About 100 Colombian patients diagnosed with a rare nerve disorder called Guillain-Barre syndrome have also shown symptoms of the Zika virus, Colombia’s National Health Institute says.
Three deaths have been reported following the link between Guillain-Barre syndrome and the Zika virus. It is the first time health officials believe the Zika virus could cause deaths.
"We have confirmed and attributed three deaths to Zika," Martha Lucia Ospina, head of Colombia's National Health Institute said on Feb. 5.
"In this case, the three deaths were preceded by Guillain-Barre syndrome," she added.
According to the Colombian Health Minister, Alejandro Gaviria, the Zika virus and Guillain-Barre syndrome have a "causal connection" with death.
Guillain-Barre is a rare disorder in which the body's immune system attacks part of the nervous system and damages the nerve cells, causing muscle weakness and sometimes paralysis.
Deaths due to Guillain-Barre syndrome are rare and the symptoms can last for a few weeks or months, however the United States Centres for Disease Control and Prevention (CDC) said that permanent damage has also been reported.
Guillain-Barre syndrome has significantly increased as the Zika virus spreads, especially in Brazil, Colombia, El Salvador, Suriname and Venezuela the World Health Organization (WHO) said.
Colombia reports an average of 242 cases of Guillain-Barre syndrome a year, but reported 86 cases in five weeks, leading up to Jan. 30, 2016. People of all ages can be affected, but it is more common in adults and in males, the WHO says.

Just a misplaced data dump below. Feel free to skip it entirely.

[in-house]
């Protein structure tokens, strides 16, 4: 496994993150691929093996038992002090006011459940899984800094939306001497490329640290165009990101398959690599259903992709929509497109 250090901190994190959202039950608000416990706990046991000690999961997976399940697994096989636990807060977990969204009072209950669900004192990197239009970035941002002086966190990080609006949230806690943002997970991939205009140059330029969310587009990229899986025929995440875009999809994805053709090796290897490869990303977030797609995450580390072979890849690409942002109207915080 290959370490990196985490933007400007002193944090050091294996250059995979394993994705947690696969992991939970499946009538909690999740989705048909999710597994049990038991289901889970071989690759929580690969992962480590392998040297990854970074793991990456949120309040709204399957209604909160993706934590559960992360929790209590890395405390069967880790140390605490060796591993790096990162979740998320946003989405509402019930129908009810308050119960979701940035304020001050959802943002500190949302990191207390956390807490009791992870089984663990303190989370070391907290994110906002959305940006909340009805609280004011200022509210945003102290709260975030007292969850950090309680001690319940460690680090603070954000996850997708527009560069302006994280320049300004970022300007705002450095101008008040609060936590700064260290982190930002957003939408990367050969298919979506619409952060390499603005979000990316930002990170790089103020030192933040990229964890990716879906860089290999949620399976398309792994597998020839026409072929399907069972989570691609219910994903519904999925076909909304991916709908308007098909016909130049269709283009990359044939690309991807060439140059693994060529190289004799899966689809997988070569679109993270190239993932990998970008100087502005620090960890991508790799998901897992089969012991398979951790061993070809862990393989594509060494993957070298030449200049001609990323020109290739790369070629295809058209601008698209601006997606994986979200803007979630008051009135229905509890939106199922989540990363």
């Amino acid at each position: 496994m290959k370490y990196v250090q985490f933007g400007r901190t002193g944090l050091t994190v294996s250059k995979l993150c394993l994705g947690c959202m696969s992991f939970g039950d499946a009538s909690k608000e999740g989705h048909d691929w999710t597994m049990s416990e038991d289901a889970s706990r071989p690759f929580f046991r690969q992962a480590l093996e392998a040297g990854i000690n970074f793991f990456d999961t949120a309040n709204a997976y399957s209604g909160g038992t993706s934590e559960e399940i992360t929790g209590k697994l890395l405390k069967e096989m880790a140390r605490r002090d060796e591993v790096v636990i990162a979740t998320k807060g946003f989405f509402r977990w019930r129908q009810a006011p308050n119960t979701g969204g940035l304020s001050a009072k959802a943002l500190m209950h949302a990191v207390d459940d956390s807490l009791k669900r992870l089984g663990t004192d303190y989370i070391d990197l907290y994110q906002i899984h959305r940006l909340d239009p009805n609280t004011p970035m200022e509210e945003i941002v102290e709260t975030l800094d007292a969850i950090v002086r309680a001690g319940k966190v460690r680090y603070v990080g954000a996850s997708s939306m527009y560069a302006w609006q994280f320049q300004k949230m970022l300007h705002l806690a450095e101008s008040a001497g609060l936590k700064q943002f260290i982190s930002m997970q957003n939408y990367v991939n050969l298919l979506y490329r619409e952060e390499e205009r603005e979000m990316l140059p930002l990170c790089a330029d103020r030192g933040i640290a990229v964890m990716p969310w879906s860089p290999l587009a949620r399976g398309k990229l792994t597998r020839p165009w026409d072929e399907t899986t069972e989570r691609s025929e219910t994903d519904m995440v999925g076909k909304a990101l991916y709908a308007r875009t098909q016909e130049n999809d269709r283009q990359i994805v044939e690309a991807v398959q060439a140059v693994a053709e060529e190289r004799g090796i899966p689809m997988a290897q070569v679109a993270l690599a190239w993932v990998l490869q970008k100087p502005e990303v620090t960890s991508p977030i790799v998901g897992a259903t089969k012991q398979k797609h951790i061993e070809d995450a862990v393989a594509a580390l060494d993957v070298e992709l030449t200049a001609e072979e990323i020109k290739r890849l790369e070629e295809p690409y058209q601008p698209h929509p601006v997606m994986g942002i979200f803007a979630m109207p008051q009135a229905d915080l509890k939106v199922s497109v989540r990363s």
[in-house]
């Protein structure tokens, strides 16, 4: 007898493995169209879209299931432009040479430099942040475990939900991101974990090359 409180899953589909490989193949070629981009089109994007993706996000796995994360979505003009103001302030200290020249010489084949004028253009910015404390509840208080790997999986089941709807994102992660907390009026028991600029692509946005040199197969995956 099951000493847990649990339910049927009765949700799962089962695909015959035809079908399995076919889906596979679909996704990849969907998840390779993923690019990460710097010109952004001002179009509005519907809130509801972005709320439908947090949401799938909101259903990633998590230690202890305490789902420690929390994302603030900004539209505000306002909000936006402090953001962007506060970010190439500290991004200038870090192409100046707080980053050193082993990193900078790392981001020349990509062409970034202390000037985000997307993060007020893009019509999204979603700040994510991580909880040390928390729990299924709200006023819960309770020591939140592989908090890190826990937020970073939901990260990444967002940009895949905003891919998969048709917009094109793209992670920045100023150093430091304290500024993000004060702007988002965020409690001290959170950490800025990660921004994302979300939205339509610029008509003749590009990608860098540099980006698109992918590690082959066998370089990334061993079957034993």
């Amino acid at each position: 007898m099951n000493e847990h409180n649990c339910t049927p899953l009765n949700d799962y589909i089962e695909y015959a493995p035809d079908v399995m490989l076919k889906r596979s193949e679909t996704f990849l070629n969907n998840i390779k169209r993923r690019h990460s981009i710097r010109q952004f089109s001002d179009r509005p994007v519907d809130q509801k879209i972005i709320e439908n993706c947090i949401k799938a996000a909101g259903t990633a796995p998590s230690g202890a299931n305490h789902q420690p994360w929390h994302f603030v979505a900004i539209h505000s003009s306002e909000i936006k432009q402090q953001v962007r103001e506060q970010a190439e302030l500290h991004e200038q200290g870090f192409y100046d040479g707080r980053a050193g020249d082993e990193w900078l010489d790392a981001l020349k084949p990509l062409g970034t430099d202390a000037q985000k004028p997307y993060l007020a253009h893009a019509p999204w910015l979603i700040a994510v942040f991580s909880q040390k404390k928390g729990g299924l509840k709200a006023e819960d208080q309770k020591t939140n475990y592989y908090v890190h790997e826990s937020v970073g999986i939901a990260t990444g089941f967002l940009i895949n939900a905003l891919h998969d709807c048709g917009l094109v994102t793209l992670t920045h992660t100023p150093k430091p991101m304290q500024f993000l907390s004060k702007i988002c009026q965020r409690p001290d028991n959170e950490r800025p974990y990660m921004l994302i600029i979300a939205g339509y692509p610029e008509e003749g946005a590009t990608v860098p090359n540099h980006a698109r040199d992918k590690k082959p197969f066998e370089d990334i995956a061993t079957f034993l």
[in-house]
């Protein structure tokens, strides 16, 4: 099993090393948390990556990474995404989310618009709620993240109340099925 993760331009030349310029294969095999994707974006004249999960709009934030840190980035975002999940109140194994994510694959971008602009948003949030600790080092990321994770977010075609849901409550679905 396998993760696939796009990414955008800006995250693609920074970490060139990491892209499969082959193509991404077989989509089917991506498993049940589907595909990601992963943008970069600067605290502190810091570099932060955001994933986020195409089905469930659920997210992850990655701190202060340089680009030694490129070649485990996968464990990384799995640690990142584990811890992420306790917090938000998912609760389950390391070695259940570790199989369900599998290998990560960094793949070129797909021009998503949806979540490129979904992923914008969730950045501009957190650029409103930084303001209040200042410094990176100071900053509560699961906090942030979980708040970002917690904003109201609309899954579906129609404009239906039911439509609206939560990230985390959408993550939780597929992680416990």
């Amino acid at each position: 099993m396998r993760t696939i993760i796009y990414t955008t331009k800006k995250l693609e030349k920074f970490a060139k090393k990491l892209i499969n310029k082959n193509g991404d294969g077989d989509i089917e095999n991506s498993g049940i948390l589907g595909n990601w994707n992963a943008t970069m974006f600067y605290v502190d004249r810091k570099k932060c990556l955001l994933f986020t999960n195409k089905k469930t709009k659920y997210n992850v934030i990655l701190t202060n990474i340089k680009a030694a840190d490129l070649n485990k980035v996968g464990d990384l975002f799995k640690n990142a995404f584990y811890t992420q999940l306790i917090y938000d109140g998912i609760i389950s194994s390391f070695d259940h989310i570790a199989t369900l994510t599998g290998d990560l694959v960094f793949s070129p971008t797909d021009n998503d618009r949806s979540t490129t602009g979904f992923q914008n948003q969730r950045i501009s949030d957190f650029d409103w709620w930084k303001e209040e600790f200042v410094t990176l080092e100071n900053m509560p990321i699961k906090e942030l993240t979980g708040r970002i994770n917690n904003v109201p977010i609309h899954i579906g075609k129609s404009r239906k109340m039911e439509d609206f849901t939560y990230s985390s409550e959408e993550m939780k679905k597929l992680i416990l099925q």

Health organisations know little about Zika so far and a vaccine has yet to be created.
Scientists are trying to discover the possible links between the Zika virus and Guillain-Barre syndrome in order to decide if a Zika patient has a higher risk at contracting Guillain-Barre then a non Zika patient.
"We do not know if Zika virus infection causes GBS [Guillain-Barre syndrome]. It is difficult to determine if any particular germ "causes" GBS," the CDC says on its website.
A CDC team will visit Colombia this week to investigate the link between the diseases.
Colombia is proved to be the most affected country by the Zika virus.
So far, more than 25,000 people have been infected, while more than 300 of the infected are pregnant women.
Although the Zika virus generally causes mild, flu-like symptoms, often lasting for up to one week, the virus has also been linked to thousands of suspected birth defects.
The WHO called for an international health emergency on Feb.1.
Microcephaly on pregnant women has raised concerns about Zika’s involvement on the condition of the fetus.
The potential link between the virus and microcephaly in children is being investigated in Brazil, where more than 4,000 suspected cases of microcephaly have been reported.